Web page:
Dying of ‘Old Age’
Reading through your latest issue I noticed my AGRA colleague, Emma Jolly’s, mention of ‘Old Age’ as a cause of death being used “well into the 20th century”.
I have worked as a registrar of births, marriages and deaths, as well as a professional genealogist – the use of ‘Old Age’ as a cause of death is still valid, and is regularly used by doctors. There is a
requirement that the person must have been at least 80 years old (it used to be 70 years, but was raised in line with growing life expectancy some years ago). It may appear as a primary cause with other contributing factors, but can often be the single cause listed, especially where the person is of very great age.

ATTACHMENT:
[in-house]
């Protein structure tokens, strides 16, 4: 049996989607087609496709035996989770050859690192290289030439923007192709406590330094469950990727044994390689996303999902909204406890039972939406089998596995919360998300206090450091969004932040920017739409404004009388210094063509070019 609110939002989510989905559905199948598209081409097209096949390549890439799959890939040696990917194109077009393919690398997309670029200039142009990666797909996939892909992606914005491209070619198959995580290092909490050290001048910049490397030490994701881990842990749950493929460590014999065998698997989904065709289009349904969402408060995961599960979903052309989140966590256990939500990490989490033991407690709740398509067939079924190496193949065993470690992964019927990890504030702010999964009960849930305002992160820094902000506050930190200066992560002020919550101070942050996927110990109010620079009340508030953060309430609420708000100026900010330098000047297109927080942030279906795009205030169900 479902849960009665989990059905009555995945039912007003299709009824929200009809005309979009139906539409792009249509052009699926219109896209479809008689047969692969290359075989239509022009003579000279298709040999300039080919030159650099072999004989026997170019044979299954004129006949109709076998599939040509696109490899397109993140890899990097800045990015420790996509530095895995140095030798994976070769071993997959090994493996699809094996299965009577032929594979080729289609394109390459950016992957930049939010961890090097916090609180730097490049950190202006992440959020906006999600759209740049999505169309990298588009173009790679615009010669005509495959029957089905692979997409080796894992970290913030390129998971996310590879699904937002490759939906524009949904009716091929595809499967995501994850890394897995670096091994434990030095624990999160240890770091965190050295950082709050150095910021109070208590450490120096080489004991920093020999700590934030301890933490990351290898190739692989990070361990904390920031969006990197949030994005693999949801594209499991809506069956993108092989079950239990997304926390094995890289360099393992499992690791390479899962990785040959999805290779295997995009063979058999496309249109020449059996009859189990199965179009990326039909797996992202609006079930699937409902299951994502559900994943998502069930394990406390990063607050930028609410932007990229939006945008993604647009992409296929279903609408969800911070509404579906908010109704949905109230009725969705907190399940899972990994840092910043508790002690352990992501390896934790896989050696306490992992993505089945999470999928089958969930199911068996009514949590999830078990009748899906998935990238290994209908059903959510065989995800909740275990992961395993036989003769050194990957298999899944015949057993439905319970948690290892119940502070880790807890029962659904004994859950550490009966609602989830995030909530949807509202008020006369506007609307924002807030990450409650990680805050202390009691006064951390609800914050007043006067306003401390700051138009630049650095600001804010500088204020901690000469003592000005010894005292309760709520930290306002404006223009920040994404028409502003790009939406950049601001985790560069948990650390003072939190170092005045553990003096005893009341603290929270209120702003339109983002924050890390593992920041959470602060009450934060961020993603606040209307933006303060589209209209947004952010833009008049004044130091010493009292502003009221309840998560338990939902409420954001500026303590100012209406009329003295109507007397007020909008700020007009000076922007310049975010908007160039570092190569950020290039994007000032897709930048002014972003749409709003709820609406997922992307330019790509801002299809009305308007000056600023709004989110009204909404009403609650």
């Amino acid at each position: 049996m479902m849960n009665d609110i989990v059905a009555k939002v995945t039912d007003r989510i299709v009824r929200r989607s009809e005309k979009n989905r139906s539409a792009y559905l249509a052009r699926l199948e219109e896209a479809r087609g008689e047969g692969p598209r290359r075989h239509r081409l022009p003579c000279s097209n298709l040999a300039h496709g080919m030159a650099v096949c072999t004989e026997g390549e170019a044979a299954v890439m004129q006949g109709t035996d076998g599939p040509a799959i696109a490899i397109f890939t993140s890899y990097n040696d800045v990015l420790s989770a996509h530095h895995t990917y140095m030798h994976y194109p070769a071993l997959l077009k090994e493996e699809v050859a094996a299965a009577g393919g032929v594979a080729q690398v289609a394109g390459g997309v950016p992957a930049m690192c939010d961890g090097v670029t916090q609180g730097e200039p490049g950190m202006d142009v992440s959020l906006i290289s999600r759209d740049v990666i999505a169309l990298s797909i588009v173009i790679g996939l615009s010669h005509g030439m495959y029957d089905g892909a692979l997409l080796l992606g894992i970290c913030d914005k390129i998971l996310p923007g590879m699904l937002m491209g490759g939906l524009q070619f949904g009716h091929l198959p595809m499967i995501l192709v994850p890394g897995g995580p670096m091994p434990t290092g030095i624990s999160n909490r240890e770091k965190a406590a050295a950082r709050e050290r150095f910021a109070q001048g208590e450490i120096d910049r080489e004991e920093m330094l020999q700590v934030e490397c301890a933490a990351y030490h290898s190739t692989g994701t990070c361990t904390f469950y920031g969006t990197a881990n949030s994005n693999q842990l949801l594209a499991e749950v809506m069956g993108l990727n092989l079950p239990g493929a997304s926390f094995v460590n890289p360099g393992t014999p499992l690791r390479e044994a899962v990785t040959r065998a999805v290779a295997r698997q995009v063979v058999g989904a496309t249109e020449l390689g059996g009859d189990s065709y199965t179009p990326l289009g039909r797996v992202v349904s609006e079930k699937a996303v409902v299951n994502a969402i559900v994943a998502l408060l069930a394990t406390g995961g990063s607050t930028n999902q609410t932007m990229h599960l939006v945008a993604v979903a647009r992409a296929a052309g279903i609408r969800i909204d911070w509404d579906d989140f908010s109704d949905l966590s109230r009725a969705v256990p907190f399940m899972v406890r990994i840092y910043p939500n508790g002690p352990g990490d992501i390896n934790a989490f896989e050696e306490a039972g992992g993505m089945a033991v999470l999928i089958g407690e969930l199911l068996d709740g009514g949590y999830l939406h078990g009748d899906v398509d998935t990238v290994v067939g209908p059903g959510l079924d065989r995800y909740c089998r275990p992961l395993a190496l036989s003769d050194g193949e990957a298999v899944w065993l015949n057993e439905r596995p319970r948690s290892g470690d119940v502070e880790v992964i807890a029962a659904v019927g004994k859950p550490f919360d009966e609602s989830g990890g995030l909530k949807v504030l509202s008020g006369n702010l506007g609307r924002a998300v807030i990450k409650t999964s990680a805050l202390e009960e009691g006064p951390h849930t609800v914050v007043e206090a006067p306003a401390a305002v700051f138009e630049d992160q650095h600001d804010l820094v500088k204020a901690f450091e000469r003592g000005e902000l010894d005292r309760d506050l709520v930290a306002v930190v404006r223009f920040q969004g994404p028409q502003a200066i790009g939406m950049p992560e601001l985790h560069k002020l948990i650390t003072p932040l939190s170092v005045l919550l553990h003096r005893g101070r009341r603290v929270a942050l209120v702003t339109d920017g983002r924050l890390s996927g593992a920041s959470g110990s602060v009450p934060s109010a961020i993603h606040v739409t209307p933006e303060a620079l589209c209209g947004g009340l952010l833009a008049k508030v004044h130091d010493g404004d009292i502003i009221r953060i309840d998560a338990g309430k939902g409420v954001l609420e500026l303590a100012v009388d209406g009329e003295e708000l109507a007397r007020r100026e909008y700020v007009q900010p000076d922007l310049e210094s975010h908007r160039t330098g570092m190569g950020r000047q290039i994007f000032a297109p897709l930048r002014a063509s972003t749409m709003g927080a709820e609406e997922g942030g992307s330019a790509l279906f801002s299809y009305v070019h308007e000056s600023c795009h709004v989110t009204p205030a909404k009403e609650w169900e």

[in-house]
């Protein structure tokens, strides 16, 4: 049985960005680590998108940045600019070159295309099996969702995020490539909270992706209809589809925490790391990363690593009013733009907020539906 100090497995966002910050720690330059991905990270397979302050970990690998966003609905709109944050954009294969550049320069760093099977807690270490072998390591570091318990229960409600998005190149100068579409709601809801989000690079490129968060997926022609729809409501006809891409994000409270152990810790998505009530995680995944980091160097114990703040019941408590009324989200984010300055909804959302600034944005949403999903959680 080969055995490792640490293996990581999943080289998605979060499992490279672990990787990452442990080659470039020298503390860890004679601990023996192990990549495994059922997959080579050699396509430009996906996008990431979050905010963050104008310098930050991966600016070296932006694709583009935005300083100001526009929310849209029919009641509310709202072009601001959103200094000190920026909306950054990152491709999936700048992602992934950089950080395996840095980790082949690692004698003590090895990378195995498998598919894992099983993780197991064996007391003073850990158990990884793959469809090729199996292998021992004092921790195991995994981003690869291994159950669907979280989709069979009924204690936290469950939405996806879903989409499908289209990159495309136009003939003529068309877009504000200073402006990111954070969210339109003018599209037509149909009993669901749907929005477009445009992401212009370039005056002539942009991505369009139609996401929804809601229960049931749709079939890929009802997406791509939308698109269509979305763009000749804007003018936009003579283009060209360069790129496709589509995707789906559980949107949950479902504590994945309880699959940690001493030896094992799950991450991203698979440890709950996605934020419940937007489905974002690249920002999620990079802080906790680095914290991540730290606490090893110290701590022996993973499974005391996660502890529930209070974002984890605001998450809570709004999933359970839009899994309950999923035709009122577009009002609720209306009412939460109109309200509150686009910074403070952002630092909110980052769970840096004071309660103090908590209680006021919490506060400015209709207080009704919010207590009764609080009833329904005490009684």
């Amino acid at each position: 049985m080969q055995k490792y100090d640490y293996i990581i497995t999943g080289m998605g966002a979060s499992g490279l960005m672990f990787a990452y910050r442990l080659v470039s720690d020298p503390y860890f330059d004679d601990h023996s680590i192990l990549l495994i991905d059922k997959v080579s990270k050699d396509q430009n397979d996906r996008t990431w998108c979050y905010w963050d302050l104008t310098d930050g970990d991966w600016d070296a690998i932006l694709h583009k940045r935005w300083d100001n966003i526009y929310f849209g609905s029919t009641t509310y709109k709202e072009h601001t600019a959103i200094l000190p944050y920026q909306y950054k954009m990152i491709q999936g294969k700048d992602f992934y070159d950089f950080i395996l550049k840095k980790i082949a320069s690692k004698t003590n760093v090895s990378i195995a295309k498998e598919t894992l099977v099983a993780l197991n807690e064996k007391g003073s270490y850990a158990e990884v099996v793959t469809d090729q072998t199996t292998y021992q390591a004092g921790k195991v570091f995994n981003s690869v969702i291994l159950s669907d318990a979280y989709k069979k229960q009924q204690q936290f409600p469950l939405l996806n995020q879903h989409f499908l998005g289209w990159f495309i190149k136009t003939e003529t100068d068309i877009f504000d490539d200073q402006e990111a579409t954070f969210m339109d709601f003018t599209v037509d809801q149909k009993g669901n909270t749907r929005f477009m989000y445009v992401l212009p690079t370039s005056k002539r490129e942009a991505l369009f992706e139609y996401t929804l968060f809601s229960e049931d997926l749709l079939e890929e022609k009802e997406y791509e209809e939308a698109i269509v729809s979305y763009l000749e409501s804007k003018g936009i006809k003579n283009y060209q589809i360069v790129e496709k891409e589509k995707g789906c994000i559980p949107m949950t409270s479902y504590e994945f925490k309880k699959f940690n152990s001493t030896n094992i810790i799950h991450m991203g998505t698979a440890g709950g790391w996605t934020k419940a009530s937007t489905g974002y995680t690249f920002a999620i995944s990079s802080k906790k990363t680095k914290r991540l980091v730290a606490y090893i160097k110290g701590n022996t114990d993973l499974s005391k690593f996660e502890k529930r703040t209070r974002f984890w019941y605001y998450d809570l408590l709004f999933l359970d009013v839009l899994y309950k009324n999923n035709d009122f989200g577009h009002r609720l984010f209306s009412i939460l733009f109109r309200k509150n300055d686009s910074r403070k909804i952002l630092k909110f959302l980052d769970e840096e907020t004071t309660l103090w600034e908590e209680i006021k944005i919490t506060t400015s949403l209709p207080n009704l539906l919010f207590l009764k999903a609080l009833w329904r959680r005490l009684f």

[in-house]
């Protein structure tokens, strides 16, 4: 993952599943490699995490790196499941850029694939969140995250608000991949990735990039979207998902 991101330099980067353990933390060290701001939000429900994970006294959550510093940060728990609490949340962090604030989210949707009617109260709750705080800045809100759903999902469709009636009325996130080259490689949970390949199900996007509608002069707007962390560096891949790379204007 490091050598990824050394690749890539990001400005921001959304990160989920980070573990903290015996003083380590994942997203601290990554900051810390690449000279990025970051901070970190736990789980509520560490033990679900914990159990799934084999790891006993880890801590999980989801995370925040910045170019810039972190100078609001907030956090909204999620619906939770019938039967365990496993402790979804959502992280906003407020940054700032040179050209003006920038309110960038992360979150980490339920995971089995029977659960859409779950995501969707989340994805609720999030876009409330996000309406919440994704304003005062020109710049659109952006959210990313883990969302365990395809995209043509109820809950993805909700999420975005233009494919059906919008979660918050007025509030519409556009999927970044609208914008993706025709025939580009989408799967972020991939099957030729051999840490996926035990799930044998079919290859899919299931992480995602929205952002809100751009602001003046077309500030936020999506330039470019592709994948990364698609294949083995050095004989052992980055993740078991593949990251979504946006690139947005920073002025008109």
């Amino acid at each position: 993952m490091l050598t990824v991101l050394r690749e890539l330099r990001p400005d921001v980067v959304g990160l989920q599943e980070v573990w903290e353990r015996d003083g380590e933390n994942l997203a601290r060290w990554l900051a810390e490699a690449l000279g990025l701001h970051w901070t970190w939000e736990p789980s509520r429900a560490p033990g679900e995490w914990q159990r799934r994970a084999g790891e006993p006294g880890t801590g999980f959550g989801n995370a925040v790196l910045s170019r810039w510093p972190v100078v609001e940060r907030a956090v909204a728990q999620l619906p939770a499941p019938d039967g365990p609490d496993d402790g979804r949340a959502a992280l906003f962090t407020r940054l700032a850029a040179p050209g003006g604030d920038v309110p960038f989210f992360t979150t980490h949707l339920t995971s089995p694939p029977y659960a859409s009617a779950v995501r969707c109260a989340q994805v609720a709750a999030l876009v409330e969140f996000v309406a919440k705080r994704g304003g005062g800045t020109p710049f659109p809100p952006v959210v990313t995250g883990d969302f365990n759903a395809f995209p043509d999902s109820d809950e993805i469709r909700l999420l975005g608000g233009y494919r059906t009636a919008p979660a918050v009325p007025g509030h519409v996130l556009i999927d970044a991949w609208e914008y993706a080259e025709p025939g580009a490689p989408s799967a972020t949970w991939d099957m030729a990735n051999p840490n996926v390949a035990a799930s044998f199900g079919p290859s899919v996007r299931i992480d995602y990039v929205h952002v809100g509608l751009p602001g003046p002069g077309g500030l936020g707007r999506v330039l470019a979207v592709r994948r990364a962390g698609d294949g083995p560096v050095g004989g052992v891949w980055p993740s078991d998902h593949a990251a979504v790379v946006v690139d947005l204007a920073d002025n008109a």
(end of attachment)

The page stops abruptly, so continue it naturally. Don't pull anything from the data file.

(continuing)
It was explained to me in my training as a registrar that doctors will tend to use it as a general cause when the person is very elderly and may have a number of medical conditions being treated, any of which could have been the primary cause of death, or where it may have been a combination of their conditions. It spares the family the distress of waiting for a post-mortem to establish a specific cause (which often isn’t always possible in such cases anyway).
I hope that is of interest.